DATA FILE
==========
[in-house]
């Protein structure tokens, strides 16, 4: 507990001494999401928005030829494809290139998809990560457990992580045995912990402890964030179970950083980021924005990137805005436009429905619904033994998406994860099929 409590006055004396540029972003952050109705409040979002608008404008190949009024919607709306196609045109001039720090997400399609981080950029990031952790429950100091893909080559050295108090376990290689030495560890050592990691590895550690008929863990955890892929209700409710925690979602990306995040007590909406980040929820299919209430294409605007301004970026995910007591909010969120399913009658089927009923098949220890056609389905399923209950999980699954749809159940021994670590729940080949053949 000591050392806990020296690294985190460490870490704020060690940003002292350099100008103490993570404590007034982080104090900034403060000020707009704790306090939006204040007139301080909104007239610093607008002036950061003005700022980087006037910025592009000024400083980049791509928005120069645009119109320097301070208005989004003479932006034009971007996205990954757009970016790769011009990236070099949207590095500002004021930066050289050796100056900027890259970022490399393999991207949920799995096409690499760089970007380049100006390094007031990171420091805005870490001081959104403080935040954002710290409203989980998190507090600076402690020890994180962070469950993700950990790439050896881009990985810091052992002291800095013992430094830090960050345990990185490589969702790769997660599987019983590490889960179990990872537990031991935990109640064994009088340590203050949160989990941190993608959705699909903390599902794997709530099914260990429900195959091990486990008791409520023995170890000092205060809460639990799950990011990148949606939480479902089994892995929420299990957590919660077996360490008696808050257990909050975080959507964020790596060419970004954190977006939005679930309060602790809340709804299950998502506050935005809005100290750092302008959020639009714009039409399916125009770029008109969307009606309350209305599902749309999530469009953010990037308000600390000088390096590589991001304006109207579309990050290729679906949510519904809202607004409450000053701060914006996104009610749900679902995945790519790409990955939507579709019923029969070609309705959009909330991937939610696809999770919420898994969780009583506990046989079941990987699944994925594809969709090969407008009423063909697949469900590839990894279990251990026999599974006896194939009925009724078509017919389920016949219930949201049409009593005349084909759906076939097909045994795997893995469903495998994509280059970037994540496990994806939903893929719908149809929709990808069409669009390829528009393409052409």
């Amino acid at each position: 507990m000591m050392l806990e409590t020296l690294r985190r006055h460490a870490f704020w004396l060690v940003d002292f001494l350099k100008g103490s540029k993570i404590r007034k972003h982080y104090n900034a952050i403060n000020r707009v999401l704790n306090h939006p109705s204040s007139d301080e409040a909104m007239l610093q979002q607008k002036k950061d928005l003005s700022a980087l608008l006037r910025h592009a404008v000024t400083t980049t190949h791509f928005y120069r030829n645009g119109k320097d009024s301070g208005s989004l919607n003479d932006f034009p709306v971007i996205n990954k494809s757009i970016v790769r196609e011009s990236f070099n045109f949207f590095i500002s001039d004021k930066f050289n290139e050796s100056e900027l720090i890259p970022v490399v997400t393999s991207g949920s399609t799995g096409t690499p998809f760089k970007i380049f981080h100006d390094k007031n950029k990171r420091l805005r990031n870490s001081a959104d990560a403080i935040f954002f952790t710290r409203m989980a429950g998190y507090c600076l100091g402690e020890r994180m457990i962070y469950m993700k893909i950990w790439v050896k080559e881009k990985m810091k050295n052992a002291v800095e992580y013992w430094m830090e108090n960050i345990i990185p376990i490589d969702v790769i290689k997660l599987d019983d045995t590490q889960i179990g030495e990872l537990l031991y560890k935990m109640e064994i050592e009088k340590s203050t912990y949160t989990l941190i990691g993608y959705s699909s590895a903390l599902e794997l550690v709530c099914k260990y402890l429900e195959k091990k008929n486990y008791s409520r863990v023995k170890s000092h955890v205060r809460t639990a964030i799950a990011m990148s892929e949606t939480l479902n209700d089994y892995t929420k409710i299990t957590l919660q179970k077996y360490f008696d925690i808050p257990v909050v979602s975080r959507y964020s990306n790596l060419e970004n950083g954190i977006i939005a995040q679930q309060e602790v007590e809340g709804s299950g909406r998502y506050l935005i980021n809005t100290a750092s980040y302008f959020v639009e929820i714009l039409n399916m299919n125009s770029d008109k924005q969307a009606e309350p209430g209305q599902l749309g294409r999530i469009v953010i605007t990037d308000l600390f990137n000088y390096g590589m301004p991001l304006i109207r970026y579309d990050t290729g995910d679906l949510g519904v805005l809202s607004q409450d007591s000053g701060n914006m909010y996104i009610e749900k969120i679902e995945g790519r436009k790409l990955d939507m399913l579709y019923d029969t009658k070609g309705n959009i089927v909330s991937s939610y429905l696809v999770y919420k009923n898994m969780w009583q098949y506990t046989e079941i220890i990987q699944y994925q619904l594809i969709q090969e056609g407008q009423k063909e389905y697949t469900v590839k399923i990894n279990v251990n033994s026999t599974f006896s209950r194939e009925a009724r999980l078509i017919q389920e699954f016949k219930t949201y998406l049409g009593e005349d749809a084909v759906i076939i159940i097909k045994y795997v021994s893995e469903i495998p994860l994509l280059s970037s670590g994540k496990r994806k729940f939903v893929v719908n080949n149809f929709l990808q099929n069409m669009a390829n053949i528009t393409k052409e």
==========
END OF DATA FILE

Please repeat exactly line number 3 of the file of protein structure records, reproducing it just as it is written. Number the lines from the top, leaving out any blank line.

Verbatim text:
């Amino acid at each position: 507990m000591m050392l806990e409590t020296l690294r985190r006055h460490a870490f704020w004396l060690v940003d002292f001494l350099k100008g103490s540029k993570i404590r007034k972003h982080y104090n900034a952050i403060n000020r707009v999401l704790n306090h939006p109705s204040s007139d301080e409040a909104m007239l610093q979002q607008k002036k950061d928005l003005s700022a980087l608008l006037r910025h592009a404008v000024t400083t980049t190949h791509f928005y120069r030829n645009g119109k320097d009024s301070g208005s989004l919607n003479d932006f034009p709306v971007i996205n990954k494809s757009i970016v790769r196609e011009s990236f070099n045109f949207f590095i500002s001039d004021k930066f050289n290139e050796s100056e900027l720090i890259p970022v490399v997400t393999s991207g949920s399609t799995g096409t690499p998809f760089k970007i380049f981080h100006d390094k007031n950029k990171r420091l805005r990031n870490s001081a959104d990560a403080i935040f954002f952790t710290r409203m989980a429950g998190y507090c600076l100091g402690e020890r994180m457990i962070y469950m993700k893909i950990w790439v050896k080559e881009k990985m810091k050295n052992a002291v800095e992580y013992w430094m830090e108090n960050i345990i990185p376990i490589d969702v790769i290689k997660l599987d019983d045995t590490q889960i179990g030495e990872l537990l031991y560890k935990m109640e064994i050592e009088k340590s203050t912990y949160t989990l941190i990691g993608y959705s699909s590895a903390l599902e794997l550690v709530c099914k260990y402890l429900e195959k091990k008929n486990y008791s409520r863990v023995k170890s000092h955890v205060r809460t639990a964030i799950a990011m990148s892929e949606t939480l479902n209700d089994y892995t929420k409710i299990t957590l919660q179970k077996y360490f008696d925690i808050p257990v909050v979602s975080r959507y964020s990306n790596l060419e970004n950083g954190i977006i939005a995040q679930q309060e602790v007590e809340g709804s299950g909406r998502y506050l935005i980021n809005t100290a750092s980040y302008f959020v639009e929820i714009l039409n399916m299919n125009s770029d008109k924005q969307a009606e309350p209430g209305q599902l749309g294409r999530i469009v953010i605007t990037d308000l600390f990137n000088y390096g590589m301004p991001l304006i109207r970026y579309d990050t290729g995910d679906l949510g519904v805005l809202s607004q409450d007591s000053g701060n914006m909010y996104i009610e749900k969120i679902e995945g790519r436009k790409l990955d939507m399913l579709y019923d029969t009658k070609g309705n959009i089927v909330s991937s939610y429905l696809v999770y919420k009923n898994m969780w009583q098949y506990t046989e079941i220890i990987q699944y994925q619904l594809i969709q090969e056609g407008q009423k063909e389905y697949t469900v590839k399923i990894n279990v251990n033994s026999t599974f006896s209950r194939e009925a009724r999980l078509i017919q389920e699954f016949k219930t949201y998406l049409g009593e005349d749809a084909v759906i076939i159940i097909k045994y795997v021994s893995e469903i495998p994860l994509l280059s970037s670590g994540k496990r994806k729940f939903v893929v719908n080949n149809f929709l990808q099929n069409m669009a390829n053949i528009t393409k052409e």